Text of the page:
The performance commenced with great style. It’s not often that lights and audio begin prior to a band’s appearance, but that’s how Metric took to the stage at Chicago’s Vic Theater. As blue lights pulsed and white ones danced the members of Metric took the slow building hallucinogenic sounds that were already being played and transitioned it into their song “twilight galaxy.” This was a solid show starter that was part electro-psych, part pop/rock, but all class.
Metric is a band that continually attempts to walk the line between rave and rock n’ roll. Of course, their version of rock n’ roll is highly supplemented by the contemporarily popular electrification of indie rock. Their crowd on this spring evening also reflected that balance; it was a very crowded event full of fist-pumping, quasi-dancing “ravers” as well as the more stoic, devil-finger flashing, “rockers.”
Metric then went into 3 of their well-liked numbers from their album; Satellite Mind, Front Row and Help I’m Alive. During these numbers Metric really showed off the capability of their lighting scheme. For being within a mid-size venue it really was top notch, both in the manner the lights were emotionally in-sync with the music and with the way they employed strobes and light curtains to keep their audience intrigued. This greatly added to the atmosphere of their show and definitely helped edge the audience into a heightened level of participation.
Yet musically, these anticipated songs came off slightly sterile. I enjoyed Emily Haines’ voice the most when she sang in a manner that was, for lack of a better term “noticeably live.” Only during Front Row did her voice seem to deviate even slightly from what’s heard on the album. And while this can be viewed as a feat by the vocalist, which it is, it just came off as slightly vapid (though this could have also been due to their being at the end of their American tour, or that the show started considerably early in the evening).
But they also killed. For this author, Metric was at their best when they walked the line between rock and rave completely balanced, or leaned slightly into their rock side. Now don’t misunderstand; because Metric employs swift, strict-in-time, dance-friendly beats in most all of their songs (indeed, it’s what they are known for). Yet they have quite a knack for constructing catchy rock-riffs that interact with the dancing beats in such a frolic-friendly manner, it’s when they are most gripping.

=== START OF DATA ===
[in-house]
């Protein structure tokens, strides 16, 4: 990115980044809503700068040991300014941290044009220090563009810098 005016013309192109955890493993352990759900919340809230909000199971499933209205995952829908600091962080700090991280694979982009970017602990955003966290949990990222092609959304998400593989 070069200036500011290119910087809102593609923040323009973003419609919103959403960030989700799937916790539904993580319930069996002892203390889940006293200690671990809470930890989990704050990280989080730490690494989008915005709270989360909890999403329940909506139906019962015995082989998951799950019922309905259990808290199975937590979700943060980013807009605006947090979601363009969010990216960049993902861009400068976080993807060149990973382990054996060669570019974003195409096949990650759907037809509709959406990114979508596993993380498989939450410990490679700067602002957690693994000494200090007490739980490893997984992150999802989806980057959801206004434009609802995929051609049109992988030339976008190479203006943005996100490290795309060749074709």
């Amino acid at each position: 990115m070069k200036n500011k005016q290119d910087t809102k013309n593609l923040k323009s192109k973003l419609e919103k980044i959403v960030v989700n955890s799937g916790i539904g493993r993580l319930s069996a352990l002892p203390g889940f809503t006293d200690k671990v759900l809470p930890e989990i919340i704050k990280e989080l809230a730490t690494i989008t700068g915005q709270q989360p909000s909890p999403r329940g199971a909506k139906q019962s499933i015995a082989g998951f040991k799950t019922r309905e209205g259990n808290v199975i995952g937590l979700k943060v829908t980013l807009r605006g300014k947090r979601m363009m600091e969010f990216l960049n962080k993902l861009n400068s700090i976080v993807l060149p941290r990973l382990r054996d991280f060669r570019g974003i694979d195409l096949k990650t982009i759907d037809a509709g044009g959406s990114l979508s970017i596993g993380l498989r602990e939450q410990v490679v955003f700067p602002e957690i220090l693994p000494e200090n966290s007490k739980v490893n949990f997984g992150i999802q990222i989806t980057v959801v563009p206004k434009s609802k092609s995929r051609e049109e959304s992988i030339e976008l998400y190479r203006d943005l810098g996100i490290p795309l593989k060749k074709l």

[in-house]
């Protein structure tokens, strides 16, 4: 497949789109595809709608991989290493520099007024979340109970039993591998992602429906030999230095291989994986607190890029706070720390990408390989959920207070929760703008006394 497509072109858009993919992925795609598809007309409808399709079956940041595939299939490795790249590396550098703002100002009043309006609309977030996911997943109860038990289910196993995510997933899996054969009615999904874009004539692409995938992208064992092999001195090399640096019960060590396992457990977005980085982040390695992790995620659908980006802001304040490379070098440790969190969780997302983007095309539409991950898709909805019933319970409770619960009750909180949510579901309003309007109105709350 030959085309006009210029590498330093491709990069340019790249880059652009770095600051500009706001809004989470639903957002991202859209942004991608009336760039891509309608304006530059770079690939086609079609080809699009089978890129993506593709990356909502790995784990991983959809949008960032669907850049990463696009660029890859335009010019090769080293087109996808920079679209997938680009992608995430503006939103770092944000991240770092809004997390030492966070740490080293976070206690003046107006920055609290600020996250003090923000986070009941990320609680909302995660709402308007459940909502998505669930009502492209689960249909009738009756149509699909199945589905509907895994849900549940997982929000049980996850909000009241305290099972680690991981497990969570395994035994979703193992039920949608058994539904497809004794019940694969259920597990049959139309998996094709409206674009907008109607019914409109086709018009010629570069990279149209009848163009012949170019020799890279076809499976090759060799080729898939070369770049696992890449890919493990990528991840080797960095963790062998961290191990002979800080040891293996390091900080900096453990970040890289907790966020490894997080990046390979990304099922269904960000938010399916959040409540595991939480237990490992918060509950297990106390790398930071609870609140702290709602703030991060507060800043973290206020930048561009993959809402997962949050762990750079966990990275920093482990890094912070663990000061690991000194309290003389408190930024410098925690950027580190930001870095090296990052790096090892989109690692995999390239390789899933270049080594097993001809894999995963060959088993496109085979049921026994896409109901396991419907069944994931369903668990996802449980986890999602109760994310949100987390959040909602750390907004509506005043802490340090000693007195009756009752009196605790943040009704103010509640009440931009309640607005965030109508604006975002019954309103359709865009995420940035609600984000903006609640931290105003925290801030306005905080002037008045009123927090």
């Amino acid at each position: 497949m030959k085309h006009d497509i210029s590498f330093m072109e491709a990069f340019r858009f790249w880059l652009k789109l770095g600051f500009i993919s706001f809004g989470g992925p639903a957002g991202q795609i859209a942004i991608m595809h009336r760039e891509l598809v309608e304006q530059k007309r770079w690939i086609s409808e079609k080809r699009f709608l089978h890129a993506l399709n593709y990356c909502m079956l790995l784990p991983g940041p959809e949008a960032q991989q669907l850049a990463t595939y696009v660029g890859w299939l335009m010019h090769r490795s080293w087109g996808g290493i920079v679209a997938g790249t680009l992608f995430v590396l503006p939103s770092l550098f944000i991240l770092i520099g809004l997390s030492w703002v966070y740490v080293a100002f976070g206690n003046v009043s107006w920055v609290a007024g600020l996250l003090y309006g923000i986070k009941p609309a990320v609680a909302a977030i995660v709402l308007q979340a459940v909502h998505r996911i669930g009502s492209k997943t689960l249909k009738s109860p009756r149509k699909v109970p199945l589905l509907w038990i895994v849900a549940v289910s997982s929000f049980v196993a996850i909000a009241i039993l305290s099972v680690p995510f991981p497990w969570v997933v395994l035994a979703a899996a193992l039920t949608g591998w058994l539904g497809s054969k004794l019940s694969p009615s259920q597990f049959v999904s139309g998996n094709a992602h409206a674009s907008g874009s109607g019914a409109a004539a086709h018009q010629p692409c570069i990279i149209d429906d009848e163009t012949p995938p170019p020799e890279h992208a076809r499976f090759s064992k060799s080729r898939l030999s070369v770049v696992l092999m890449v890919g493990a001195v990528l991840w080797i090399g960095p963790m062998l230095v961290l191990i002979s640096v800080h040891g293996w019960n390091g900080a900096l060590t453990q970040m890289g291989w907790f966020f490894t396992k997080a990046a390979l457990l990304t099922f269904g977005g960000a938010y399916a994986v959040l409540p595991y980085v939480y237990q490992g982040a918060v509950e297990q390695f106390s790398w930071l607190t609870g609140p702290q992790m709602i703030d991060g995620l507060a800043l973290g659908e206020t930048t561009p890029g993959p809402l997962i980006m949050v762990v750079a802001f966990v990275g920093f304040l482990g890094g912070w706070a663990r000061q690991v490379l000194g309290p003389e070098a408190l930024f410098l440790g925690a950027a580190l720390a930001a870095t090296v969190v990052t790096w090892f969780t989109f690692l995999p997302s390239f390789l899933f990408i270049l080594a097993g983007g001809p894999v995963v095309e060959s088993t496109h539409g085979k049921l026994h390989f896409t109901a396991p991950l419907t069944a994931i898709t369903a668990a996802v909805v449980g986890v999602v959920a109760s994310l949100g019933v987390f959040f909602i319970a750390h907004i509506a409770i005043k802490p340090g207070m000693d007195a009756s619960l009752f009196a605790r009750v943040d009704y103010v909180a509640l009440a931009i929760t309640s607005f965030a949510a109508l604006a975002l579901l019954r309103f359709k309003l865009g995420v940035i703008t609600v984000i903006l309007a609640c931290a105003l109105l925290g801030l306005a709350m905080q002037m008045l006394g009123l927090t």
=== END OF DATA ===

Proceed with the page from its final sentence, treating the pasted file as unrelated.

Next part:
For this reason it was on such songs as Gimme Sympathy, Gold Guns Girls, Stadium Love and a new song (name unknown, was the 5th one of their set) in which they unleashed their most potent batch of live musical entertainment onto the Chicago crowd. These songs focused more on the guitar and usage of song progression, it addition to incorporating some psychedelic sounds. On these songs was when Metric stimulated and connected with their audience the most – or at least this particular audience.
Metric does not have an easy job; they are a Canadian indie rock band that plays music which is of similar character to stadium-friendly pop music. They walk that line well, bringing together people of different ages and genre loyalties together in Chicago for a raucously good time. Yet should they discover that sounding chic can quickly lead to sterility, and that their at their best when they honor their rock side, this is a band that has the talent and the know-how to ride the current wave of interests in glamorously electrified indie music for some time.
By Sean Brna